A Response to Christopher West

In his long-awaited reply to his critics, West honestly admits that he did not want to say anything until he had received the all clear from the bishops, a boon given in abundance by Cardinal Rigali and Bishop Rhoades.  While the bishops’ endorsement is significant, it does not mean that West’s teaching is magisterial or that it is on the level of those who themselves hold the teaching office of the Church. Even a theologian who has gained the endorsement of a pope, such as Hans Urs von Balthasar or Cardinal Walter Kasper, is not considered above respectful criticism when he articulates views that may legitimately be shown to be difficult to reconcile with the Church Fathers and Doctors.

West is gracious for thanking his supporters, but his reference to the “profound consolation” proffered by the faithful is a bit off-putting.  He has chosen the path of controversy of his own volition, and for him that it is a matter of truth.  Speaking the truth has its consequences, as does making mistakes as a teacher.   It must be difficult to the focus of so much criticism, so I do pray for him. Nevertheless, he is considered, the authority on Theology of the Body, even more so now that he has been so strenuously defended.  Constructive criticism is in order.

The Pivotal Obfuscation

In my opinion, his concentration on the question of concupiscence is, for the most part, a straw man.  It seems evident that since Cardinal Rigali has blessed his entire work without qualification, West considers it is sufficient to reply to what he considers the central issue of contention.  Thus, he conspicuously omits any discussion his crusade against prudery or of any of the practical matters that have been dealt with at length by the critics (e.g. the phallic symbolism of the paschal candle, his treatment of interlocutors, his interpretation of his writings of the saints).  I will even grant that the question of concupiscence is central to the discussion.  However, West mischaracterizes the objections of his critics. Continue reading

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In Defense of Purity

Fight

Thanks to Therese, I am now reading Dietrich von Hildebrand’s Purity:  The Mystery of Christian Sexuality, originally published under the title In Defense of Purity by Sheed and Ward in 1938. I have decided to blog a bit on the book as I read it.  I thought I might publish a post on each chapter.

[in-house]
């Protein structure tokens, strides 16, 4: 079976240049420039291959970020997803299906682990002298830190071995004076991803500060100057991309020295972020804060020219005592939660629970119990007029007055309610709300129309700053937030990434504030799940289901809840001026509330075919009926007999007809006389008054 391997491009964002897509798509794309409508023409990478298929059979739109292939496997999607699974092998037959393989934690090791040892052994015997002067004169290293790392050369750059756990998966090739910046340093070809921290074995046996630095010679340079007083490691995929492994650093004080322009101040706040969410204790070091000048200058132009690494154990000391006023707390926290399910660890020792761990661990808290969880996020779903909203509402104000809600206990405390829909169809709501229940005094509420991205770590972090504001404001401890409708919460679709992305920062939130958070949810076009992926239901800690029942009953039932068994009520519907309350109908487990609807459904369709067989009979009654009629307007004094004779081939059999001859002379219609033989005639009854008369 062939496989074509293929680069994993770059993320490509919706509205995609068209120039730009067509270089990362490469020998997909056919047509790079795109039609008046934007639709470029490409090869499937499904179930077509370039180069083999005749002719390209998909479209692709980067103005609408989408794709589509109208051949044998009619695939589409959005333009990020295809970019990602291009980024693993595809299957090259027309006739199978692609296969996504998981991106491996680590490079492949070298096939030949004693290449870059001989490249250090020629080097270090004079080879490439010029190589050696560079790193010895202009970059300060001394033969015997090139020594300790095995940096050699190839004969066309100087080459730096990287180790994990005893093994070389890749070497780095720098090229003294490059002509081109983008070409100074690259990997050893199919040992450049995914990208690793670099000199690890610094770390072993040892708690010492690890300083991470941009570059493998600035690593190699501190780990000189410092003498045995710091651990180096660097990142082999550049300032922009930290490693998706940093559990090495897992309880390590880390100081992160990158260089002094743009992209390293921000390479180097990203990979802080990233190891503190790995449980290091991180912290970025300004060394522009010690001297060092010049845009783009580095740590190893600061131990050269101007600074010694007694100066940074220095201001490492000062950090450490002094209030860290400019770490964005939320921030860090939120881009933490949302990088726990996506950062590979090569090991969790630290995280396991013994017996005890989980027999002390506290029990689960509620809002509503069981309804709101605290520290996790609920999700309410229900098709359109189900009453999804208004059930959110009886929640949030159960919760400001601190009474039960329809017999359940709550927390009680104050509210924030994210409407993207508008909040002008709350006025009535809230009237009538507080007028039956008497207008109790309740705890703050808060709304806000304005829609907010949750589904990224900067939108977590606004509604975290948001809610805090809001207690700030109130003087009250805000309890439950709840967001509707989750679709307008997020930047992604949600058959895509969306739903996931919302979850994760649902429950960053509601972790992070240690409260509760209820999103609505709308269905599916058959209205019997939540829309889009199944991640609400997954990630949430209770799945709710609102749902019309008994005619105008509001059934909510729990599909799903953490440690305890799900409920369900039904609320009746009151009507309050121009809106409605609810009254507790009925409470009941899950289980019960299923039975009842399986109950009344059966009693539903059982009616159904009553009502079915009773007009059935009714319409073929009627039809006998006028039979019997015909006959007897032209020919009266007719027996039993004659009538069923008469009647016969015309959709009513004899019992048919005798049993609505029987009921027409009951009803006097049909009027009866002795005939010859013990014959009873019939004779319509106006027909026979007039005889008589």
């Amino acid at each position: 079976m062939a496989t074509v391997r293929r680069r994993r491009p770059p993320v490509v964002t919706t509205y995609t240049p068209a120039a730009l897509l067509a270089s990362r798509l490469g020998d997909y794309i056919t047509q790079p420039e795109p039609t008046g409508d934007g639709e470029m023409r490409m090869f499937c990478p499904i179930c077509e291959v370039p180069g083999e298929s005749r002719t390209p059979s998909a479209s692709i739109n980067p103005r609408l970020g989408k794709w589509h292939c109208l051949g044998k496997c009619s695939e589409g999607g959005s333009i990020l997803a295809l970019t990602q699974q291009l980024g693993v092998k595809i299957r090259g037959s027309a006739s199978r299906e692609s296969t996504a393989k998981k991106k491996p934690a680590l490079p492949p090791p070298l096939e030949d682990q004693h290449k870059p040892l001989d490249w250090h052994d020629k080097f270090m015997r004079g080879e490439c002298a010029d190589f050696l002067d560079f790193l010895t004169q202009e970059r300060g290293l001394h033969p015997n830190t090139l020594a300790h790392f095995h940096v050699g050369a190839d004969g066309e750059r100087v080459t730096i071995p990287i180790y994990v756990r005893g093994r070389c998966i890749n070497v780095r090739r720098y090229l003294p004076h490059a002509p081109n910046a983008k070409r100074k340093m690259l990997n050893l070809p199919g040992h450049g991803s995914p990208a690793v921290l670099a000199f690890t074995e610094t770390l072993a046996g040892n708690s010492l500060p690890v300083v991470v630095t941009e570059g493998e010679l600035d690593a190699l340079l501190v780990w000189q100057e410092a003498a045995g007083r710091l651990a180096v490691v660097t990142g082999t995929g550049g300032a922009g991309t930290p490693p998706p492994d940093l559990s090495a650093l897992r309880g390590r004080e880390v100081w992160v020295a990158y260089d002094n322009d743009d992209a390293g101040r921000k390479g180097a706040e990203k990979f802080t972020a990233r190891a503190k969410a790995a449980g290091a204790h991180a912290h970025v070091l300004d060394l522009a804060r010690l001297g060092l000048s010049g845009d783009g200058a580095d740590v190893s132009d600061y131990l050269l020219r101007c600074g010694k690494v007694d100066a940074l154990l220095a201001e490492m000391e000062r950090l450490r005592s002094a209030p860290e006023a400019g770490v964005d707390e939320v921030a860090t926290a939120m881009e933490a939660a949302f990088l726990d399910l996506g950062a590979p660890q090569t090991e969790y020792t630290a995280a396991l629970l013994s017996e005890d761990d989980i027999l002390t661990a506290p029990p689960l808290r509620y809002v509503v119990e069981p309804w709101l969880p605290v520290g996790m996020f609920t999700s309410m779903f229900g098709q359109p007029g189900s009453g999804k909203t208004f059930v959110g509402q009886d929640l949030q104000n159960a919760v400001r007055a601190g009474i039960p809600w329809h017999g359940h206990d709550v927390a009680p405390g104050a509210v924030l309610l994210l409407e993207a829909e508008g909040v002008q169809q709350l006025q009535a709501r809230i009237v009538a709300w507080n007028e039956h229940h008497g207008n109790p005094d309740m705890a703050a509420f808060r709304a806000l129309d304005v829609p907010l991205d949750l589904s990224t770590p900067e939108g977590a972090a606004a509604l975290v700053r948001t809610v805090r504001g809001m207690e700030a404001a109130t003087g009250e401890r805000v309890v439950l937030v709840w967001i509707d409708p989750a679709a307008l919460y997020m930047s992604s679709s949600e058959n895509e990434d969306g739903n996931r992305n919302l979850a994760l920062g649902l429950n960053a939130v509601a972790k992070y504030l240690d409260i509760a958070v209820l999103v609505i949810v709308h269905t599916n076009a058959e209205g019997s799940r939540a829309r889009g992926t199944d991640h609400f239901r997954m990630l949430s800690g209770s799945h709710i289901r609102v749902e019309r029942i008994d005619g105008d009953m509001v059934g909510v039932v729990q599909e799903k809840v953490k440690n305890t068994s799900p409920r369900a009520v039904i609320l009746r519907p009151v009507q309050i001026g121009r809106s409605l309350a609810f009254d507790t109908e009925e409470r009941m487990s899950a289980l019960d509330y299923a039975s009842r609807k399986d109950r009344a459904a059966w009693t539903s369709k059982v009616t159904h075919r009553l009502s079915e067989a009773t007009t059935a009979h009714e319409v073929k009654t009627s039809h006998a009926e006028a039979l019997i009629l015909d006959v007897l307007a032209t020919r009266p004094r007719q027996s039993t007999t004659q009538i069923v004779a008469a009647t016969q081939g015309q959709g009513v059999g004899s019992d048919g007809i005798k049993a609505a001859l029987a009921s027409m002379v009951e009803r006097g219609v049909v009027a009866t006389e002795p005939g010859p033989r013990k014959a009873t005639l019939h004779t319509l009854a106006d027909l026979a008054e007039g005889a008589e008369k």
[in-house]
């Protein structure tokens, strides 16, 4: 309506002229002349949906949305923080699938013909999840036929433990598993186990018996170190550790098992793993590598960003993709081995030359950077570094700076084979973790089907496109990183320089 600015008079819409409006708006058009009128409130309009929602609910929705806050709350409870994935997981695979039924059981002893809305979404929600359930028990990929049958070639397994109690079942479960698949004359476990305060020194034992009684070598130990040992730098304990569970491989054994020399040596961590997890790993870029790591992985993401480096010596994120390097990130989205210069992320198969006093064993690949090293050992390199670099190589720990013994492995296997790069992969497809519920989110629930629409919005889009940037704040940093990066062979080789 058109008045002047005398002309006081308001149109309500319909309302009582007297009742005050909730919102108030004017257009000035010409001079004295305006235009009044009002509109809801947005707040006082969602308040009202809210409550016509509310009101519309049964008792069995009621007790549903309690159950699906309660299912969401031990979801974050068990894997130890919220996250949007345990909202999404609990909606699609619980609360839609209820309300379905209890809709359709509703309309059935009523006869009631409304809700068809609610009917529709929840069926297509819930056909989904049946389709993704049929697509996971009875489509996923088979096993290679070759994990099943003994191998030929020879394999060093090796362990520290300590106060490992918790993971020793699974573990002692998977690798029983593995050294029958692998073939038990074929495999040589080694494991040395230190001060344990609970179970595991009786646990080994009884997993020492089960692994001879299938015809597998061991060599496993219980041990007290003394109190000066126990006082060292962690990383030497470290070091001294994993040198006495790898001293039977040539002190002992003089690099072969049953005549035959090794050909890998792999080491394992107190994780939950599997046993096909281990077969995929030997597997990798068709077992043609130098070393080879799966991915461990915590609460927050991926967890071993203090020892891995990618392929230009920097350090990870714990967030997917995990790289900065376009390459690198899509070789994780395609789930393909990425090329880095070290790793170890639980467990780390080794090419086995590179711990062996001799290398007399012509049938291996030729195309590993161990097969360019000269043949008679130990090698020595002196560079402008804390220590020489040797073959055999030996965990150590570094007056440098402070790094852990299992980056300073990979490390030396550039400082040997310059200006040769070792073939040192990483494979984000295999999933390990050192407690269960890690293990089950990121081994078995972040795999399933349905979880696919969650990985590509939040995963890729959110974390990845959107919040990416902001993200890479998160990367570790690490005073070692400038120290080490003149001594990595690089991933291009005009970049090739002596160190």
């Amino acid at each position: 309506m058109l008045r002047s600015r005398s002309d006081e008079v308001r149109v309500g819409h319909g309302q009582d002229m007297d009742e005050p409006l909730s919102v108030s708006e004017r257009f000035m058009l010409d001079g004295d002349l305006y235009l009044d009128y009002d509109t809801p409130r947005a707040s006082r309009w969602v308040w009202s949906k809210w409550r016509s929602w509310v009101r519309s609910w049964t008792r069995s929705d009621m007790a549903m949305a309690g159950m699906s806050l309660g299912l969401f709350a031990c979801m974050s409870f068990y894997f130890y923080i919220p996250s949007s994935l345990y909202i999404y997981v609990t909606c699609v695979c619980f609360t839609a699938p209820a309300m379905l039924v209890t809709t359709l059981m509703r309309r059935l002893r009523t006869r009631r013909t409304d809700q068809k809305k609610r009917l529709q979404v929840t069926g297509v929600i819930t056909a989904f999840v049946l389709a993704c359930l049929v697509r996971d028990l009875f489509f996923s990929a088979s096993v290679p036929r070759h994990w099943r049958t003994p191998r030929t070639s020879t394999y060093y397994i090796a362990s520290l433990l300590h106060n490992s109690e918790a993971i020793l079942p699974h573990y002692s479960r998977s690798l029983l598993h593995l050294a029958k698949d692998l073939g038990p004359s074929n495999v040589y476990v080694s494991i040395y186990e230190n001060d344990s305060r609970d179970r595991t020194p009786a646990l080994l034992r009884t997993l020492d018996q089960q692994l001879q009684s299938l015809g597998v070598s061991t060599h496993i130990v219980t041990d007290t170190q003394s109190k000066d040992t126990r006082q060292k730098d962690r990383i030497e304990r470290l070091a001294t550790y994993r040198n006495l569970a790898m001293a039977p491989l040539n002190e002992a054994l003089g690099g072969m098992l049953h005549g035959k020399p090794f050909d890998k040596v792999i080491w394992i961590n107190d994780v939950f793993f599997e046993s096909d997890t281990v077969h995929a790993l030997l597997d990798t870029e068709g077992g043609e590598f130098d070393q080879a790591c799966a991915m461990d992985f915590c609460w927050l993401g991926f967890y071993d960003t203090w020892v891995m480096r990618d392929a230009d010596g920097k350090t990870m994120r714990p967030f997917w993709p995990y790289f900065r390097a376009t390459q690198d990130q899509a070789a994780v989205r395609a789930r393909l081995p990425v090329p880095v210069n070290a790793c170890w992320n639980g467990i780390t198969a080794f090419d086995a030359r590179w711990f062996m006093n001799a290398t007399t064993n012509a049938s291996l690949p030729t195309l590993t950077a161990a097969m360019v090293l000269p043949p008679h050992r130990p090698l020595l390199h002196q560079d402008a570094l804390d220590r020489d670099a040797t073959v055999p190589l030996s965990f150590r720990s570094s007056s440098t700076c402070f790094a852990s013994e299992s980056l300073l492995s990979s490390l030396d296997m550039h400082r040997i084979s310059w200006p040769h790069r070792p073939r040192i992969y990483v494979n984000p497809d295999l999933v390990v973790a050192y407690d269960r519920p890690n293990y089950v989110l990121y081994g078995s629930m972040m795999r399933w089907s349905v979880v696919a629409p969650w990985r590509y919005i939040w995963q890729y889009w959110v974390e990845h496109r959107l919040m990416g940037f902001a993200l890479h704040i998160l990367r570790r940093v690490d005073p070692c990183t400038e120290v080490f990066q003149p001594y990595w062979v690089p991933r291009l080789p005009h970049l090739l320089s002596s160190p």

In fact, I believe that von Hildebrand’s contribution is extraordinarily important for the proper understanding of John Paul II’s Theology of the Body.  When I received von Hildebrand’s book, I was elated to find the following endorsement on the back by Dr. Josef Seifert, who helped to clarify some points about shame when I was engaged in a discussion on The Linde several weeks ago:

When first published, von Hildebrand’s books on marriage and purity rediscovered the essence of the true Catholic understanding of sexuality and thereby revolutionized the dominant view of sexuality, which was almost 2000 years old and which was often negativistic and puritan.

Today, von Hildebrand’s thoughts on the spiritual meaning of sex and love are also a key to understanding Pope John Paul II’s grandiose and audacious theology of the body.

This book opened the eyes of countless young people to the mystery and fulfillment of spousal love—and to the horror of impurity which desecrates the mystery.

Together with the theology of the body of Pope John Paul II, von Hildebrand’s writings on purity and sexuality may merit for the Twentieth Century the title of greatest century in Church history with respect to the philosophy and theology of marriage.

Von Hildebrand’s lively and fascinating analysis of love and sexuality will strike you by their beauty and depth, as much today as when the young von Hildebrand wrote this book, which already has made Church history.

If you are looking for an utterly positive understanding of love and sex, which throws into light the great virtue of purity and the greatness of marriage as love-community, this is the book for you.

Interestingly, Dr. Seifert acknowledges and revolutionary quality to both the work of von Hildebrand and John Paul II.  However, of course, the meaning of the word “revolution” as it is used here can only be understood in a Catholic sense, as I am sure Dr. Seifert meant it, that is, in the context of the development of doctrine or the hermeneutic of continuity.  This is an important point and it is essential for the understanding of the difference between virtue and vice relative to human sexuality and between true modesty and prudery.  I am looking forward to a prayerful reading of this masterpiece of a pure and reverent mind.

I will be reading from the 1989 edition, published by Franciscan University Press, Steubenville, under the title Purity:  The Mystery of Christian Sexuality.  The work is divided into two books, the first having three parts, the second, two:

Book I:  Purity

  1. Sex (3 chapters)
  2. Purity (3 chapters)
  3. The Attitude of the Pure in Marriage (3 chapters)

Book II:  Virginity

  1. The Nature of Consecration (2 chapters)
  2. Why the Virgin is the Bride of Christ (6 chapters)

Of particular note, von Hildebrand gives his reason for considering purity and virginity in the same work:

The reason for uniting in one study purity and virginity is of a practical nature.  Although virginity represents in its significance and value something completely new and autonomous with respect to purity, its inmost nature is only intelligible when we have understood that of the person, which is also the decisive factor for purity.

I will provide parenthetical references to page numbers in my posts.